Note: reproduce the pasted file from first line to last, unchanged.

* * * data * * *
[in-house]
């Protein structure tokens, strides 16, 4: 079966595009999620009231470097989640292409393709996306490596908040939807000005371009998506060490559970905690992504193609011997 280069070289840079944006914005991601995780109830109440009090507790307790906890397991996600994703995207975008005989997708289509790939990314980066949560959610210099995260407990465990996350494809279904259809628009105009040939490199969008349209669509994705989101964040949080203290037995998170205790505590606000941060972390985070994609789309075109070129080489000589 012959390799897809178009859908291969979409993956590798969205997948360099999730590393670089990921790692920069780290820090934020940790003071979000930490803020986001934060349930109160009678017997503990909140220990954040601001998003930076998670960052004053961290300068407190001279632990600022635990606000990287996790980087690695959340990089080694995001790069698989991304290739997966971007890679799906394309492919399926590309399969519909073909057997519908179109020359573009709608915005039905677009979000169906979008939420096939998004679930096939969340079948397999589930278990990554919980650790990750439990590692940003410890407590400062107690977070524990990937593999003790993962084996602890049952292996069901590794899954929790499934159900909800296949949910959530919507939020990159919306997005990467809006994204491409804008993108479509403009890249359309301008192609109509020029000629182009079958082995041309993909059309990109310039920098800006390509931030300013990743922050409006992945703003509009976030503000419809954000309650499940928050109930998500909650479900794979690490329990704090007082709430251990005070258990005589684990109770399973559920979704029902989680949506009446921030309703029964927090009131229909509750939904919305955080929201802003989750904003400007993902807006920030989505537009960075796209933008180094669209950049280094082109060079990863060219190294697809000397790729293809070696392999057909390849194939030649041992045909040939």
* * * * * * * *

[in-house]
């Protein structure tokens, strides 16, 4: 079966595009999620009231470097989640292409393709996306490596908040939807000005371009998506060490559970905690992504193609011997 280069070289840079944006914005991601995780109830109440009090507790307790906890397991996600994703995207975008005989997708289509790939990314980066949560959610210099995260407990465990996350494809279904259809628009105009040939490199969008349209669509994705989101964040949080203290037995998170205790505590606000941060972390985070994609789309075109070129080489000589 012959390799897809178009859908291969979409993956590798969205997948360099999730590393670089990921790692920069780290820090934020940790003071979000930490803020986001934060349930109160009678017997503990909140220990954040601001998003930076998670960052004053961290300068407190001279632990600022635990606000990287996790980087690695959340990089080694995001790069698989991304290739997966971007890679799906394309492919399926590309399969519909073909057997519908179109020359573009709608915005039905677009979000169906979008939420096939998004679930096939969340079948397999589930278990990554919980650790990750439990590692940003410890407590400062107690977070524990990937593999003790993962084996602890049952292996069901590794899954929790499934159900909800296949949910959530919507939020990159919306997005990467809006994204491409804008993108479509403009890249359309301008192609109509020029000629182009079958082995041309993909059309990109310039920098800006390509931030300013990743922050409006992945703003509009976030503000419809954000309650499940928050109930998500909650479900794979690490329990704090007082709430251990005070258990005589684990109770399973559920979704029902989680949506009446921030309703029964927090009131229909509750939904919305955080929201802003989750904003400007993902807006920030989505537009960075796209933008180094669209950049280094082109060079990863060219190294697809000397790729293809070696392999057909390849194939030649041992045909040939």